Information on Open Access Publishing
The information provided on this page is based on presentations about Open Access (OA) Publishing in Astronomy, held at ESO in June/July 2012. The presentation slides are available in PDF format, along with some notes taken during the discussion.
- Open Access in scholarly literature means "immediate, free availability on the public internet, permitting any users to read, download, copy, distribute, print, search or link to the full text of these articles, crawl them for indexing, pass them as data to software or use them for any other lawful purpose..."
(Scholarly Publishing and Academic Resources Colatition (SPARC), https://sparcopen.org/open-access/)
- Driving concept: publicly funded research should be available for all
- increasing interest since 1990s
- fast rising journal subscription prices: 'serial crisis'
- availability of internet access
- Green OA: self-archiving (e.g., arXiv/astro-ph, PubMedCentral, authors' homepages); this concept has known issues, e.g. retrievability and archiving/preservation
- Gold OA: OA publishing (pure or 'hybrid' OA journals
OA Adoption Rates of Refereed Papers, 2008
A paper by Björk et al. 2010, "Open Access to the Scientific Journal Literature: Situation 2009" (PLoS ONE 5 (6): e11273. DOI:10.1371/journal.pone.0011273) gives an overview of the fraction of refereed papers that are available through Gold and Green OA, respectively. The graph shown below has also been included in the Wikipedia webpage on open access.
While this study indicates that 23.5% of the refereed literature published in physics and astronomy in 2008 was available through Green (20.5%) or Gold OA (3.0%), a brief study carried out by the ESO library in June 2012 shows a different picture. Using the NASA ADS Abstract Service, we inspected 785 articles published in January 2012 in the journals A&A, AJ, ApJ/ApJS, MNRAS, and PASP. We found that 25 (or 3%) of these papers were available freely on publishers' websites (mostly A&A Letters), 643 (or 82%) could be retrieved from the arXiv/astro-ph eprint server. In total, 85% of these papers were available through Green or Gold OA.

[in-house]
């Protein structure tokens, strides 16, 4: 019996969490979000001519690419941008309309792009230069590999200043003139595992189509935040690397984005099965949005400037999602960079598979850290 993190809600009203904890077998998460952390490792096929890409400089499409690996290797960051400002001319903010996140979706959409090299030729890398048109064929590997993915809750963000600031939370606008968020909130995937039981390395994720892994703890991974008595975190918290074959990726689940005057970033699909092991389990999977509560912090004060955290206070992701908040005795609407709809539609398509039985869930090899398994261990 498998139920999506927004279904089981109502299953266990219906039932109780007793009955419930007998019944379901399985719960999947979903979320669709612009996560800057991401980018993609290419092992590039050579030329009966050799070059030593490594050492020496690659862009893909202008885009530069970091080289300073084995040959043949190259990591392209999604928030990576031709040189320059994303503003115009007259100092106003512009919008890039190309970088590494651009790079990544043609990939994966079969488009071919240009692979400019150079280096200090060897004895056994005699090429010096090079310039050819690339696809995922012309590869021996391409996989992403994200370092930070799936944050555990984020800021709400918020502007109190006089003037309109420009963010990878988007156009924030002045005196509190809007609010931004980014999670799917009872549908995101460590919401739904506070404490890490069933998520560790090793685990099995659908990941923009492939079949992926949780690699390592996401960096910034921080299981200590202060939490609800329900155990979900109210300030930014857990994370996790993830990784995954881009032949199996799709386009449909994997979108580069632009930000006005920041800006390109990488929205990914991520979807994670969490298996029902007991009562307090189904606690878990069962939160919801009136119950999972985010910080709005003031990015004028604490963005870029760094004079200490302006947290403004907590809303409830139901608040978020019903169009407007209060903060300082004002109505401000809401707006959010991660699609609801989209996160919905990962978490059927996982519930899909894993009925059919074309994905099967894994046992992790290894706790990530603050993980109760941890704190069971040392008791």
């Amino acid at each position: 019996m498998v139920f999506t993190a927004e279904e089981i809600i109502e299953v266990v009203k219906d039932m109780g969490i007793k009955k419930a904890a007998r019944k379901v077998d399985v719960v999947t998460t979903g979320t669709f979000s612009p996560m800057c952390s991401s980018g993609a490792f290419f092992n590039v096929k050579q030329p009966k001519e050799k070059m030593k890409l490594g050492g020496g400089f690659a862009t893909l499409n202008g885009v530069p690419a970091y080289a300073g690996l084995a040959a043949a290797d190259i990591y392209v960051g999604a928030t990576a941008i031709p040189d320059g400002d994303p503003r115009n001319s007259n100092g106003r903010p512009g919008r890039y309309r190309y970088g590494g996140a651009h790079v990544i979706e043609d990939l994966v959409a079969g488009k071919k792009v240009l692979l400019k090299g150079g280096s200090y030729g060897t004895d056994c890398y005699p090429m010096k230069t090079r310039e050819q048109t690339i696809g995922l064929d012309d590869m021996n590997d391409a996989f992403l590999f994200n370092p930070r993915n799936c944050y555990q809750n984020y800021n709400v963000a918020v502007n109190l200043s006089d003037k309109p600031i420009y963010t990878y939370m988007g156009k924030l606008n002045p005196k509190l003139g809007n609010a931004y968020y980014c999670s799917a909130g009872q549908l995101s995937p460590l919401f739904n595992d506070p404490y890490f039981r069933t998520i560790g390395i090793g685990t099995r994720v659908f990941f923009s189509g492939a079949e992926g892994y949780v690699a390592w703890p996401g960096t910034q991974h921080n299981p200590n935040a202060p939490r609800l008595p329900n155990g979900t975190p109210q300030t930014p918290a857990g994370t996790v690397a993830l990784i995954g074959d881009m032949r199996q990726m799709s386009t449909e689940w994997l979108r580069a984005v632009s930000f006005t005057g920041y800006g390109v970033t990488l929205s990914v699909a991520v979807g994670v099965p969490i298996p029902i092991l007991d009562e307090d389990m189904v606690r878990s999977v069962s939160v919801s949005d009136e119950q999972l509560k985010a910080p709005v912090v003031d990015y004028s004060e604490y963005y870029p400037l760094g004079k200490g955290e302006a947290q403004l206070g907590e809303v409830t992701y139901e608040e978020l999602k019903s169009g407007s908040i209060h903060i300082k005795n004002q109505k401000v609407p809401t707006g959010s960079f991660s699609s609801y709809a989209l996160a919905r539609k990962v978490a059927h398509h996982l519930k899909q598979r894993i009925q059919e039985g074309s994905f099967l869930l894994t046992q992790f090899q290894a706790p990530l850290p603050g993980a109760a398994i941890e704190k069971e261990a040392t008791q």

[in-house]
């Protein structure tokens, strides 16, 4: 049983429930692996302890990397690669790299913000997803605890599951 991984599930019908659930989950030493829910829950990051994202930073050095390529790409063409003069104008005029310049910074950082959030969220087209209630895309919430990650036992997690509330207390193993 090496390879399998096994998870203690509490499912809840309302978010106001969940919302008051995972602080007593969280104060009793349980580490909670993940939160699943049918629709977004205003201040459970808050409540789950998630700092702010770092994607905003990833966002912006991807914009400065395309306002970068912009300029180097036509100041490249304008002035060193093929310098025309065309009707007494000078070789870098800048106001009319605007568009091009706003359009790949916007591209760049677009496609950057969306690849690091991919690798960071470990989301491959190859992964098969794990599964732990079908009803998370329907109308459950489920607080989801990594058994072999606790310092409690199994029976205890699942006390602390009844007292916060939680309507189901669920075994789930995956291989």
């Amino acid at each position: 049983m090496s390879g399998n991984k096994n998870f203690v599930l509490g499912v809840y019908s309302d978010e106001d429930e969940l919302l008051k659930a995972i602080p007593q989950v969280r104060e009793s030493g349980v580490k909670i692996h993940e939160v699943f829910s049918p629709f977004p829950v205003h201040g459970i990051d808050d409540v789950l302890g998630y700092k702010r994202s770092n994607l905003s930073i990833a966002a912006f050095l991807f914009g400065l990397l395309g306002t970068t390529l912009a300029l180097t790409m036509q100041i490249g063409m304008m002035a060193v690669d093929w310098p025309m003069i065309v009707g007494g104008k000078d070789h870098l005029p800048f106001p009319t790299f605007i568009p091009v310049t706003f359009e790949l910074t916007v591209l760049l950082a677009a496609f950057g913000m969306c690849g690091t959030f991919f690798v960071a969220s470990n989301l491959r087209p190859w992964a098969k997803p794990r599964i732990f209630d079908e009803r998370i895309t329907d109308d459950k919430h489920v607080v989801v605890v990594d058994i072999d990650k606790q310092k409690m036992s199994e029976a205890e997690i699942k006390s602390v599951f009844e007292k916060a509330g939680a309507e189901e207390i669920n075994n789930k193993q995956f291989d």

Conventional Publishing Model vs. Open Access Model ('Gold OA')
The following is a schematic overview of the conventional versus the Open Access publishing model ('Gold OA'). In the Conventional Model, authors achieve research results and prepare their manuscripts. Typically, the copyright has to be signed over to the publishers. The manuscripts are usually submitted to so-called legacy journals which have been active in astronomy for a long time and which provide a number of services, including pre-publication peer-review be international referees, copy-editing, distribution (e.g., making sure that the electronic version gets indexed by important search engines), recognition (for instance through measures like the Journal Impact Factor or through the reputation these journals have achieved among the astronomy community), and archiving/preservation. Access is based on subscriptions which provide immediate access. In addition, special forms of open access may apply, for instance delayed OA (in astronomy, core journals become available to all users after 1, 2, or 3 years), partial OA (e.g., certain section sof A&A), or through Green OA in case authors deposit their manuscripts on subject-based or institutional repositories. While the whole publishing model (conventional as well as OA) involves many hidden costs, the most visible costs in the conventional model are the subscription fees, together with pages charges, if they apply.